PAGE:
57. I’ve been a vegetarian now for like 8-9 years and honestly, it came super natural to me, but I always tell people trying out vegetarianism to give Indian food a solid look. It’s so veggie friendly! SO many options!

  58. I have been eating vegan for about 4 years and it’s all
    I cook at home for my boyfriend and I (he is veggie but eats eggs and dairy when we go out). Don’t be dissuaded from what might feel like an initial lack of creativity! Blue Apron is a great way to get inspired but before you know it you’ll want to be cooking up unique recipes of your own. Tonight we made soba noodles with tofu and broccoli in a spicy cilantro sauce. Last light it was quinoa with chickpeas and mixed veggies and homemade chocolate chip cookies for dessert. There are so many wonderful meat-free options out there. Good luck and happy eating! :)

  59. Good luck with going vegetarian! The polenta recipe sounds delicious. I’ve been a vegetarian since I was a teenager and my former carnivore husband is now mostly vegan.

    Now that we cook more vegan recipes, I’ve found my diet is more varied than it was before and it’s helped us experiment with more recipes. We love making curries, anything with butternut squash (pasta, chili, tacos), and quinoa salads. I agree with the earlier recommendations for loveandlemons.com, cookieandkate.com and ohsheglows.com. I also just bought The French Market Cookbook and it has some amazing vegetarian recipes.

    Hope you continue to post about your vegetarian journey!

  60. Joanna, where did that flatware come from? I love it!

  61. I was vegetarian for a while until I found out I have celiac. After adjusting to gf living, I went back to being vegetarian. It’s been about a year and a half (Though I’ve cheated and had bacon now and then).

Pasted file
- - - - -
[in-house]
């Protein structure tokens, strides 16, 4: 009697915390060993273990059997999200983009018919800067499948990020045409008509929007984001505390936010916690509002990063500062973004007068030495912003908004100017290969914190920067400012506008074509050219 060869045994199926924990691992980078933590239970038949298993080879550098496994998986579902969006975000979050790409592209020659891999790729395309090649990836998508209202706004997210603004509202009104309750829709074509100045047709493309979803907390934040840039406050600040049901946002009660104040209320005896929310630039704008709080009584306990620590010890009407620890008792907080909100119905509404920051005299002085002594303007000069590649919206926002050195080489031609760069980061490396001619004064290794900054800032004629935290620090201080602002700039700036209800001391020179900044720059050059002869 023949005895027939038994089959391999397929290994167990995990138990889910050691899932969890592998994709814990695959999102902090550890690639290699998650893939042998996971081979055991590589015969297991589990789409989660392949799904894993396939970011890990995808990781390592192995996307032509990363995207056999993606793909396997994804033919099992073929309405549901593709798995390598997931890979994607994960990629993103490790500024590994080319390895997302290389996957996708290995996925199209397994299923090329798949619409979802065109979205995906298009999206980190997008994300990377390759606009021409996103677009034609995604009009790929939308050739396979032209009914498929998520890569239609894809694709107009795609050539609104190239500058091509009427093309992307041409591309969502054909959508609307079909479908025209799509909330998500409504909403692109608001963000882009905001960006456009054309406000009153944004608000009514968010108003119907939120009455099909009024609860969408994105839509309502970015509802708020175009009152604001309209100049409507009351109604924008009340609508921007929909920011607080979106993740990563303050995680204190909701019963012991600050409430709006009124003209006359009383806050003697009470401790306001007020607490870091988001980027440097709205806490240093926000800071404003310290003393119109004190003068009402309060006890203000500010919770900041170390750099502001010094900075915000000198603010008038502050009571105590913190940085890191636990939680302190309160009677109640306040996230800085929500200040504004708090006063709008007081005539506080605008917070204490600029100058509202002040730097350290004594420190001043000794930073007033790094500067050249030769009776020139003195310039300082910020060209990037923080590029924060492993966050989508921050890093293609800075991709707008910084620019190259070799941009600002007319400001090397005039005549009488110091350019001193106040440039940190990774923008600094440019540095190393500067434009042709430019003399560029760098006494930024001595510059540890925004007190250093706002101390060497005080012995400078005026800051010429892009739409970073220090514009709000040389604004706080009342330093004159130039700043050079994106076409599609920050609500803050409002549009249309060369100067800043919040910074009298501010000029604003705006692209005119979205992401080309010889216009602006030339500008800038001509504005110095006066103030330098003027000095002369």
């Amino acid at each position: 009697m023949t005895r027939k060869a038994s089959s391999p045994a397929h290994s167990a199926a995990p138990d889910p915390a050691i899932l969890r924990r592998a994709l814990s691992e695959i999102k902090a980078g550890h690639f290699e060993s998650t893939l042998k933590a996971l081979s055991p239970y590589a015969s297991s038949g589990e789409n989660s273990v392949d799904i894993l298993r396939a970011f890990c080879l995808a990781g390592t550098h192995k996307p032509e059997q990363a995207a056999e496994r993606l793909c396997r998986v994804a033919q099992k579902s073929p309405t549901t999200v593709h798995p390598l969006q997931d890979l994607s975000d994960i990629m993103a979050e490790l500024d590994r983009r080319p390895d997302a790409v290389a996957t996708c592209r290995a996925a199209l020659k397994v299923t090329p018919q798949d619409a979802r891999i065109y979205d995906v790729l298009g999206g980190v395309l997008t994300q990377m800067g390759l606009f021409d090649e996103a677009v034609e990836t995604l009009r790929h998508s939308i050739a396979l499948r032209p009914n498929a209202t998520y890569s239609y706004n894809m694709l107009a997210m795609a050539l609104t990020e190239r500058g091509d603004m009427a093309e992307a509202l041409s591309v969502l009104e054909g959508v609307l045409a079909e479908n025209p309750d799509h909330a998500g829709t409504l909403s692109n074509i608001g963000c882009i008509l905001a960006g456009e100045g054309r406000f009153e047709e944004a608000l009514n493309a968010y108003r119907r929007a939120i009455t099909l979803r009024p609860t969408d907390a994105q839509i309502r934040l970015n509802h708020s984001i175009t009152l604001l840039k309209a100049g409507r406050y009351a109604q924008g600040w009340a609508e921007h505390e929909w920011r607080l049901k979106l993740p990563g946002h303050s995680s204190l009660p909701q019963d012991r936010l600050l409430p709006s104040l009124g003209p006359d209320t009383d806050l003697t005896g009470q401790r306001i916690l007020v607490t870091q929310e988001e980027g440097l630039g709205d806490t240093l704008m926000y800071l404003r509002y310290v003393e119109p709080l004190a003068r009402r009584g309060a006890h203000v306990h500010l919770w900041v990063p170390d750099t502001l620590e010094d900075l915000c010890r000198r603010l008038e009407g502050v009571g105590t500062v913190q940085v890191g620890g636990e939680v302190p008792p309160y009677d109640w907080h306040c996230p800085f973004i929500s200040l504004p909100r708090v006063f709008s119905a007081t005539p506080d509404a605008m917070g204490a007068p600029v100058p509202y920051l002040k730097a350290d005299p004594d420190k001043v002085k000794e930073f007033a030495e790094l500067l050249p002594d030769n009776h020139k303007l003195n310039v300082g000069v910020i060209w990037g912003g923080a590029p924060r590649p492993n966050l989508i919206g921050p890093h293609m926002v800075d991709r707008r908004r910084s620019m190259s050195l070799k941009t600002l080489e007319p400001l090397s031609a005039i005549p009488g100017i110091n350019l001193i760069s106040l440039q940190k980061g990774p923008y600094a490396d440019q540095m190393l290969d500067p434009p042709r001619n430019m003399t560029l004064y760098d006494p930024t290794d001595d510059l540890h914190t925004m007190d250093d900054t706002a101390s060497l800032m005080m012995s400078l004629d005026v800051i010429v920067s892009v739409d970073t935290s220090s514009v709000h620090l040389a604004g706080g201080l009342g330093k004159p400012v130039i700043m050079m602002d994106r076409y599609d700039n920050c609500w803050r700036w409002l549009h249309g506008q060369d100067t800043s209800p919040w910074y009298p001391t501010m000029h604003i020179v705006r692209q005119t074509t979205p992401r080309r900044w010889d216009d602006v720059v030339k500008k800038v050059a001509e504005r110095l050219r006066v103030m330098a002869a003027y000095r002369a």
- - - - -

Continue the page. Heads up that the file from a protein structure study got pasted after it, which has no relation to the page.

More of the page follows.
I love it! I feel so much better. Seconding soyrizo, and we love cooking with chickpeas and mushrooms. Tofu and tempeh are great protein additions, and topping almost anything with a fried egg always works. I find recipes at Love and Lemons and Post-Punk Kitchen. Also love Mark Bittman’s How to Cook Everything Vegetarian and Deborah Madison’s Vegetarian Cooking for Everyone.

  62. I’d like to eat vegetarian one night a week. I was raised on a dairy farm and my husband on a hobby farm with beef cattle and chickens, so we are both very used to eating copious amounts of home-raised beef and milk! I’m very grateful that I don’t have to wonder where my food is coming from and how it was raised. And while I LOVE meat and dairy and eggs (no temptation to go vegan for me!), I would love to try some vegetarian recipes just for the variety and for the introduction to new ingredients! No faux-stuff, though…I don’t want to eat meat-substitutes, I just want to eat meals that don’t rely on meat.

  63. If those of you chiming in about the wasteful packaging are meat-eaters (specifically factory-farmed) or consume dairy outside of local farms then I suggest you do some research on THAT before you complain about a few teeny plastic bags. No contest re: the profound negative effect it has on the environment vs recyclable plastic